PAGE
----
Find a pair of pants that fit you, then worry about the technology. Most companies, (with the exception of Helly-Hansen and Patagonia which have their own fabric technologies), use a combination of different membranes and (durable water repellency) DWRs, depending on the line. Usually, the more expensive pants will be completely seam-sealed and are made with the latest fabrics. In the Rocky Mountains you will not need to worry about this as much as we do in the far west.

Also, many technical pants are bib style with suspenders. See: http://www.backcountry.com/store/group/223/Mens-Ski-Pants.html Arc'teryx pants are available in SHORT. The Marmot Randonnee pant is available in SHORT as well, and they're on sale. http://www.backcountry.com/store/MAR0903/Marmot-Randonnee-Pant-Mens.html Hope this helps, good luck.
post #99 of 119
I own an Arc'teryx Stinger - awesome jacket
I also own various other Arc'teryx jackets and pants, no complaints with any of them.
Good brand
post #100 of 119
Quote:
Originally Posted by ski-ra View Post
BTW - I'm looking at a pair of Spyder pants which lists the material as Entrant XT on the website, while the actual garment tags state GII with the same 5,000mm specs as the XT. Don't know if these are one and the same....
I have yet to find Spyder pant that I like....they pale in comparison to many of the other brands.
post #101 of 119
Quote:
Originally Posted by olylady View Post
Usually, the more expensive pants will be completely seam-sealed and are made with the latest fabrics. In the Rocky Mountains you will not need to worry about this as much as we do in the far west.

Also, many technical pants are bib style with suspenders. See: http://www.backcountry.com/store/group/223/Mens-Ski-Pants.html Arc'teryx pants are available in SHORT. The Marmot Randonnee pant is available in SHORT as well, and they're on sale. http://www.backcountry.com/store/MAR0903/Marmot-Randonnee-Pant-Mens.html Hope this helps, good luck.
I am indeed looking at fit first - that's what led me to some of the lower end models (why they are more readily available in a small/short I don't know).

Thanks for the tips; unfortunately I'm not a fan of fairly high bibs--like the Arcteryx--either (too much material/warmth - picky, picky), the Marmot from Backcountry, while not too high is no longer available in a small/short, and for 2008 Marmot no longer makes it in short (another high end company abandoning us little people).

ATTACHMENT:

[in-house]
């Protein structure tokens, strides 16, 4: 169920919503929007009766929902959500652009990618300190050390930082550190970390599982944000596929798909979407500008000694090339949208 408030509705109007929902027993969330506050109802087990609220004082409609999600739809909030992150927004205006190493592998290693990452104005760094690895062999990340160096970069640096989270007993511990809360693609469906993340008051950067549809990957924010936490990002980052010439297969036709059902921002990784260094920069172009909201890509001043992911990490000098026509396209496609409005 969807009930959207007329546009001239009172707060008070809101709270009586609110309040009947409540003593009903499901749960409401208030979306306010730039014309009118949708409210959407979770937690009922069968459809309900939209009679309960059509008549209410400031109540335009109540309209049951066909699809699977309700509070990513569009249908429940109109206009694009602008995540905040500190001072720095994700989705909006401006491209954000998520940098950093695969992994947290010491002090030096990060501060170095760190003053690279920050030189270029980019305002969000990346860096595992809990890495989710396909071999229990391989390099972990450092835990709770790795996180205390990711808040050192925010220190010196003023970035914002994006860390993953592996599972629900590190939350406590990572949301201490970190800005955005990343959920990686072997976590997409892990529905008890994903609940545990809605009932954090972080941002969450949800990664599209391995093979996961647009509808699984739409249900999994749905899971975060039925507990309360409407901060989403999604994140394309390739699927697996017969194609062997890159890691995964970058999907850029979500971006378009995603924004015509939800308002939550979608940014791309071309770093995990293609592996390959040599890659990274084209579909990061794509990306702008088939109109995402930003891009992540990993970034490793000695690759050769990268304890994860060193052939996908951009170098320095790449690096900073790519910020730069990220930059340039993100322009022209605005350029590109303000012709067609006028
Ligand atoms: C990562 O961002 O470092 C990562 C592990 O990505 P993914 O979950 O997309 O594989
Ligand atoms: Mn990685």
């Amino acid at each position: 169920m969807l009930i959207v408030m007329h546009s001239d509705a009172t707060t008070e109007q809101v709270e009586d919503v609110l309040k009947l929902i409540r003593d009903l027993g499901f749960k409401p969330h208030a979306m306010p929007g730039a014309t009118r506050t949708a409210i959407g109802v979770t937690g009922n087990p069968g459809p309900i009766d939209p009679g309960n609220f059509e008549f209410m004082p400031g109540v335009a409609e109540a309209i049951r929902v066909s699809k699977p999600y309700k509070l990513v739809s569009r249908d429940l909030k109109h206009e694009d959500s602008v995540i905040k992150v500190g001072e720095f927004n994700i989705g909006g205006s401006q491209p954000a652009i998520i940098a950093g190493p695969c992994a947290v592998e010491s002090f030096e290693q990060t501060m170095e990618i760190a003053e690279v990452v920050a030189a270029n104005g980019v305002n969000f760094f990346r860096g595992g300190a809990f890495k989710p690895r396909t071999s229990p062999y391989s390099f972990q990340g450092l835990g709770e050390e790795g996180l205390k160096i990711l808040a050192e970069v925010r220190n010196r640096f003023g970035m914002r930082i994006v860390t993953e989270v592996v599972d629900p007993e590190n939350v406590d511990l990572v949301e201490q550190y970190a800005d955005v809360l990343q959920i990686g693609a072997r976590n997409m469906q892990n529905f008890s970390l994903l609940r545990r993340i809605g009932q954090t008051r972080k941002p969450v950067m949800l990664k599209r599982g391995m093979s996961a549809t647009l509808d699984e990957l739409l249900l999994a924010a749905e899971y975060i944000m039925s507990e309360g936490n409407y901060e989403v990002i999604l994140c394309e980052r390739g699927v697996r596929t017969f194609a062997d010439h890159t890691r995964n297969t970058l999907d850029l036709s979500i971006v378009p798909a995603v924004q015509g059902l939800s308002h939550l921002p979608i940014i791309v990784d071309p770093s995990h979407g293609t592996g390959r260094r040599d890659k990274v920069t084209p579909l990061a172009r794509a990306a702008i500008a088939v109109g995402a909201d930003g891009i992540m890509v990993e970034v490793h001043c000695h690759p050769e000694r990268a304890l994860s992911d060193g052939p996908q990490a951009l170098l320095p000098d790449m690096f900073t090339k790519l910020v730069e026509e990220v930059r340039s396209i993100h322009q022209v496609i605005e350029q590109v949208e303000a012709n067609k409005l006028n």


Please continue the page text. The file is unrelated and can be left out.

Otherwise, yeah in the Rocky Mts and for my use I don't much worry about high end seam sealing and uber-waterproof zippers. However, the material needs to be relatively waterproof otherwise I end up with a wet butt (as starters). Are you saying the low end waterproofing technologies (esp. HyVent and Entrant GII since I think I can find North Face and Spyder pants using these that will fit) will probably also keep my butt dry?

Thanks
post #102 of 119
Quote:
Originally Posted by Richie-Rich View Post
I have yet to find Spyder pant that I like....they pale in comparison to many of the other brands.
What about them don't you like? The Tarantula model I saw looks well made though without waterproof side zips (I will try to live with that though that could be a mistake too). My real concerns are:
  1. The Entrant GII waterproof coating that sounds like something that will be ineffective in no time.
  2. They are insulated - I am concerned that I will overheat even if I'm naked underneath (I've only ever used shell pants, though over heavy weight fleece pants so who knows).
post #103 of 119
Quote:
Originally Posted by ski-ra View Post
Otherwise, yeah in the Rocky Mts and for my use I don't much worry about high end seam sealing and uber-waterproof zippers. However, the material needs to be relatively waterproof otherwise I end up with a wet butt (as starters). Are you saying the low end waterproofing technologies (esp. HyVent and Entrant GII since I think I can find North Face and Spyder pants using these that will fit) will probably also keep my butt dry?

Thanks
DWR coatings on the outside of fabrics will eventually wear-off. Laminate membranes, such as GORE-TEX and ENTRANT DERMIZAX-EV on the inside will not. Go to: http://www.grangersusa.com/Outerwear_Care.html http://www.torayentrant.com/what_ent/what_ent.html http://www.gore-tex.com/

Due to the high-cost of membrane technologies, price-point entry level clothing is usually coated with DWR.

It is important to buy pants that are seam-sealed in "critical areas". More than likely, high-end clothing is "completely seam-sealed". Waterproof zippers are very important as well.

You get what you pay for. But as you said, fit and comfort are most important of all.
post #104 of 119
A more complete list of the lower-end waterproofing technologies seems to be:
  1. North Face's HyVent
  2. Entrant GII (which is described as a coating)
  3. Entrant XT (which may just be Spyder's name for the above)
  4. Columbia's Omni-Tech (or is it Omni-Dreck?)
  5. Mountain Hardwear's Conduit (which they claim to be a membrane)
Any thoughts on the effectiveness of these (both short and longer term) vs. the Goretex's, eVents, etc. of the world?
post #105 of 119
Quote:
Originally Posted by Captain_Strato View Post
Agreed.

I own TNF Freethinker jacket and it's as good as it gets. It's a total hard-shell, not stretchy, but more impervious to severe weather. Big bucks, but you get what you pay for.

I also now only wear merino wool (Icebreaker) underneath. It's light, super-warm, and doesn't stink. Seriously, you can wear the same top for a week.

I'm done with $60 poly tops. They're overpriced, sweaty and smelly.

On ultra-cold days, I wear thin silk tops under the wool, and a down sweater (Patagonia) as a mid-layer. Never a problem with moisture, scent or temp.
I second the freethinker as one of the best jackets out there.
post #106 of 119
Quote:
Originally Posted by ski-ra View Post